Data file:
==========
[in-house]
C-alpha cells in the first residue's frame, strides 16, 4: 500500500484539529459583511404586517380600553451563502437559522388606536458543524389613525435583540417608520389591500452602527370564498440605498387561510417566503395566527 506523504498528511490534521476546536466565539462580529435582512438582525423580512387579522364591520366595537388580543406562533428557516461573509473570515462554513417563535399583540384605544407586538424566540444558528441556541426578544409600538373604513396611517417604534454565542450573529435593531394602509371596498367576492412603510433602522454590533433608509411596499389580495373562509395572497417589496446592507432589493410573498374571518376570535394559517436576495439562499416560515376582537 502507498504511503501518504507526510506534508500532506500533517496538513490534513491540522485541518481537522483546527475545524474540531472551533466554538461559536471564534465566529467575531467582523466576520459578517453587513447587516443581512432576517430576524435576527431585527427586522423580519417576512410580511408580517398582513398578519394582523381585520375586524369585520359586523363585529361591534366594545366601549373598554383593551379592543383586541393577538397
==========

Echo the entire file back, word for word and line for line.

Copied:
[in-house]
C-alpha cells in the first residue's frame, strides 16, 4: 500500500484539529459583511404586517380600553451563502437559522388606536458543524389613525435583540417608520389591500452602527370564498440605498387561510417566503395566527 506523504498528511490534521476546536466565539462580529435582512438582525423580512387579522364591520366595537388580543406562533428557516461573509473570515462554513417563535399583540384605544407586538424566540444558528441556541426578544409600538373604513396611517417604534454565542450573529435593531394602509371596498367576492412603510433602522454590533433608509411596499389580495373562509395572497417589496446592507432589493410573498374571518376570535394559517436576495439562499416560515376582537 502507498504511503501518504507526510506534508500532506500533517496538513490534513491540522485541518481537522483546527475545524474540531472551533466554538461559536471564534465566529467575531467582523466576520459578517453587513447587516443581512432576517430576524435576527431585527427586522423580519417576512410580511408580517398582513398578519394582523381585520375586524369585520359586523363585529361591534366594545366601549373598554383593551379592543383586541393577538397